Nucleotide Biosynthesis Is Critical for Growth of Bacteria in Human Blood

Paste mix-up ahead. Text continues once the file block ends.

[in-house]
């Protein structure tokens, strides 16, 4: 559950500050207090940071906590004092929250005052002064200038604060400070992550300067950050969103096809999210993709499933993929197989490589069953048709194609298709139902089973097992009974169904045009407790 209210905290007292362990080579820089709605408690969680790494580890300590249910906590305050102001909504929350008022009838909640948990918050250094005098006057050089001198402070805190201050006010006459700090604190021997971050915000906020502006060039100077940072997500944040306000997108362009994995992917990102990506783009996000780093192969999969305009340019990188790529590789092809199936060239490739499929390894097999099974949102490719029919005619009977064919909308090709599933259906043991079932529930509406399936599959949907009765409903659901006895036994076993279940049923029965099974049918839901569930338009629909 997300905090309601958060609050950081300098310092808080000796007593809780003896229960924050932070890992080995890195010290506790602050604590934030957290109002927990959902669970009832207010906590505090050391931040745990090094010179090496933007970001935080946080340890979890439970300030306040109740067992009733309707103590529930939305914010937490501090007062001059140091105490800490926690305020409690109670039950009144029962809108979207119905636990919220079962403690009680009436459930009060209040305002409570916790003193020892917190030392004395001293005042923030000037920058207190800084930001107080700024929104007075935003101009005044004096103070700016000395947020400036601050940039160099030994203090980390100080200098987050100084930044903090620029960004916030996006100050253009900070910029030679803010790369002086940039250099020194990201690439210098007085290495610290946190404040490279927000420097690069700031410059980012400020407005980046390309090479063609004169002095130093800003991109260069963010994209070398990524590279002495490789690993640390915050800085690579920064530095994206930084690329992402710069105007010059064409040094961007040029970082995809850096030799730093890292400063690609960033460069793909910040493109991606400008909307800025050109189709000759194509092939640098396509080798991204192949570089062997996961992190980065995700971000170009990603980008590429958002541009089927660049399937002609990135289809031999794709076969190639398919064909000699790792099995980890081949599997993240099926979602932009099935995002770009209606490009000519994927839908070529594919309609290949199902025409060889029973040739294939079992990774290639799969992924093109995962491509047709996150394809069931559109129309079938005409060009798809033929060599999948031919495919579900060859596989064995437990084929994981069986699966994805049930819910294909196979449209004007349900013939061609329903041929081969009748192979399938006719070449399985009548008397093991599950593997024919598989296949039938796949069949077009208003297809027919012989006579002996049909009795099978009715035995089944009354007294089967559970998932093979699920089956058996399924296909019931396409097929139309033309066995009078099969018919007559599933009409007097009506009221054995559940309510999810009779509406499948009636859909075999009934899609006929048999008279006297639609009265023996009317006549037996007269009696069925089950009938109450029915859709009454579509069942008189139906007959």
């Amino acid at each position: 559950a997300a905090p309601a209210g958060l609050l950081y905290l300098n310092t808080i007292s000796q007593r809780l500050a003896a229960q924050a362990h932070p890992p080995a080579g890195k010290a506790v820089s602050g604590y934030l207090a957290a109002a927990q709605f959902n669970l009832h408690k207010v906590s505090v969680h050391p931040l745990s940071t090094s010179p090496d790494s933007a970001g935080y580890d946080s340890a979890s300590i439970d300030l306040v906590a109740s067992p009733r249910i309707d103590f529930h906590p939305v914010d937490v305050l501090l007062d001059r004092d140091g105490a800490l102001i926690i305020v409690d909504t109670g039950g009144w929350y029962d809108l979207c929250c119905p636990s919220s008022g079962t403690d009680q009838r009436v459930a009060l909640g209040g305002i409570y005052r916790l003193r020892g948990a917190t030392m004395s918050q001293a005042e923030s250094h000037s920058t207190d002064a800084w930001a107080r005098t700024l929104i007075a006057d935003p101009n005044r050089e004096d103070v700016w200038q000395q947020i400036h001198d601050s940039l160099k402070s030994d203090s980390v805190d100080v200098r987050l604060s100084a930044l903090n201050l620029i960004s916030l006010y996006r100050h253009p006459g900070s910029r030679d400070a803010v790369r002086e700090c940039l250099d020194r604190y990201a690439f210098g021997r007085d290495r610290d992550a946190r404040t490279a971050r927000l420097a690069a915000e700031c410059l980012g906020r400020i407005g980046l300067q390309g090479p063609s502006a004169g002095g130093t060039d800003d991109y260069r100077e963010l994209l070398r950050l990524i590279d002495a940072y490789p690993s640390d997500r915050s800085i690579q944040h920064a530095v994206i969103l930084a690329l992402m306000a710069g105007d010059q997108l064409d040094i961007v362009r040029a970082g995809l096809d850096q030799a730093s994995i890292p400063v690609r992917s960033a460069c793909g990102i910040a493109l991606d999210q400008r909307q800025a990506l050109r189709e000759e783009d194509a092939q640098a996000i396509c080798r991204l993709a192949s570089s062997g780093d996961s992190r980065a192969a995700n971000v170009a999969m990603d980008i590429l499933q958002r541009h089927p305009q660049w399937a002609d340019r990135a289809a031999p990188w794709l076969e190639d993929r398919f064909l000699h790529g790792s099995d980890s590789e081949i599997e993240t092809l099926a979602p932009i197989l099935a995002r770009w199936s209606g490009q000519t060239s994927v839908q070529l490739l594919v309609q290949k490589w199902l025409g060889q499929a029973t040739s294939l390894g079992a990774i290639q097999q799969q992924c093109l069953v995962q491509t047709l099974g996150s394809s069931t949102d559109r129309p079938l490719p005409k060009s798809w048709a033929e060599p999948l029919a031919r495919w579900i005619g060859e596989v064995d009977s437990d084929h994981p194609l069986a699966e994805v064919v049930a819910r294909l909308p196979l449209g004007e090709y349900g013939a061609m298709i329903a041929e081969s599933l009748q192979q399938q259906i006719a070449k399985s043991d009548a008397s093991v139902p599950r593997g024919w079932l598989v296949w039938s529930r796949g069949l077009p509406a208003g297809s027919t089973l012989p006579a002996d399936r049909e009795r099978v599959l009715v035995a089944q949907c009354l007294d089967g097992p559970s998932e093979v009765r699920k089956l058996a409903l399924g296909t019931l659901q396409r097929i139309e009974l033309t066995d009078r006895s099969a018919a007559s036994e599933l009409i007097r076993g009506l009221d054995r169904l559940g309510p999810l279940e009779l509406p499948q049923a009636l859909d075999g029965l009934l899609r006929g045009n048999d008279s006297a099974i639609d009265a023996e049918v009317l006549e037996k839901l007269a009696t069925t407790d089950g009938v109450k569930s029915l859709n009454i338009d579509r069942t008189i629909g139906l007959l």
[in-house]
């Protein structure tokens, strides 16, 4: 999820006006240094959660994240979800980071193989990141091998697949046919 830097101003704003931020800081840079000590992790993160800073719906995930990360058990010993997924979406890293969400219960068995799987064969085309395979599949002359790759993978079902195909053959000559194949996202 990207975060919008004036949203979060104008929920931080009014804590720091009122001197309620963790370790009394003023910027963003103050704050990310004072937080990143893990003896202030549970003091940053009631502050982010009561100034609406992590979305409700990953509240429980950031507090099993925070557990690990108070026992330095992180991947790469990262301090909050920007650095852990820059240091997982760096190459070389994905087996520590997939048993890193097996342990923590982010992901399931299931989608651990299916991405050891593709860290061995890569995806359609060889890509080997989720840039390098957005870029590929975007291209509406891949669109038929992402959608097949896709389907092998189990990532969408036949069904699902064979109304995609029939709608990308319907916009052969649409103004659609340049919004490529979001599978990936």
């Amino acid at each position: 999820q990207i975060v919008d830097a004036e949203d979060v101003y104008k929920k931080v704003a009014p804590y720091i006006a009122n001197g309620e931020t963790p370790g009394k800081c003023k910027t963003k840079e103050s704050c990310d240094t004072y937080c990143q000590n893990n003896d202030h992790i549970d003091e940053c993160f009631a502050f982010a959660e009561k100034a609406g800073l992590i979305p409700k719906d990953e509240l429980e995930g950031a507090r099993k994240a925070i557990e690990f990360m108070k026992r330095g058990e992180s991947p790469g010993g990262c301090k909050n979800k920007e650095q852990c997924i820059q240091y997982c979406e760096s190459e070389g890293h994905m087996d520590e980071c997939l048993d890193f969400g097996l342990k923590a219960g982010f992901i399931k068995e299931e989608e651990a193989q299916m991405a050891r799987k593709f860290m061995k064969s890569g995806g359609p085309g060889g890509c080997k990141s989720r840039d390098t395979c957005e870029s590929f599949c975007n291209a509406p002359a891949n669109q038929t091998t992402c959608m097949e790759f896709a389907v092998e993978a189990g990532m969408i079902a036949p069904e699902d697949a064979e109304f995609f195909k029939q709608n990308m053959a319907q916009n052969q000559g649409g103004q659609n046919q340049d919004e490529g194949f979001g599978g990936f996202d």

Proliferation of bacterial pathogens in blood represents one of the most dangerous stages of infection. Growth in blood serum depends on the ability of a pathogen to adjust metabolism to match the availability of nutrients. Although certain nutrients are scarce in blood and need to be de novo synthesized by proliferating bacteria, it is unclear which metabolic pathways are critical for bacterial growth in blood. In this study, we identified metabolic functions that are essential specifically for bacterial growth in the bloodstream. We used two principally different but complementing techniques to comprehensively identify genes that are required for the growth of Escherichia coli in human serum. A microarray-based and a dye-based mutant screening approach were independently used to screen a library of 3,985 single-gene deletion mutants in all non-essential genes of E. coli (Keio collection). A majority of the mutants identified consistently by both approaches carried a deletion of a gene involved in either the purine or pyrimidine nucleotide biosynthetic pathway and showed a 20- to 1,000-fold drop in viable cell counts as compared to wild-type E. coli after 24 h of growth in human serum. This suggests that the scarcity of nucleotide precursors, but not other nutrients, is the key limitation for bacterial growth in serum. Inactivation of nucleotide biosynthesis genes in another Gram-negative pathogen, Salmonella enterica, and in the Gram-positive pathogen Bacillus anthracis, prevented their growth in human serum. The growth of the mutants could be rescued by genetic complementation or by addition of appropriate nucleotide bases to human serum. Furthermore, the virulence of the B. anthracis purE mutant, defective in purine biosynthesis, was dramatically attenuated in a murine model of bacteremia. Our data indicate that de novo nucleotide biosynthesis represents the single most critical metabolic function for bacterial growth in blood and reveal the corresponding enzymes as putative antibiotic targets for the treatment of bloodstream infections. Bacterial growth in the bloodstream is a common manifestation of a number of bacterial infections. When growing in blood, bacteria not only have to evade the host's immune response, but also adjust their metabolism to suit availability of nutrients. Although the concentrations of various metabolites in human blood are known, it is difficult to predict which nutrients are abundant and which are scarce. To proliferate in human blood, bacteria need to synthesize metabolites that are present in the limiting concentrations. For that, they need to produce specific enzymes that are, thus, critical for the bacterial growth in the bloodstream. We carried out a comprehensive, genome-wide search for Escherichia coli genes that are essential for growth in human serum. We found that inactivation of nucleotide biosynthesis genes leads to a significant growth defect in human serum not only for E. coli but also for two other pathogens, Salmonella Typhimurium and Bacillus anthracis. The results of this study demonstrate that the limiting amounts of the nucleotide bases in human serum force invading pathogens to rely on de novo nucleotide biosynthesis. Hence, our findings reveal nucleotide biosynthesis enzymes as a possible target for the treatment of bloodstream infections.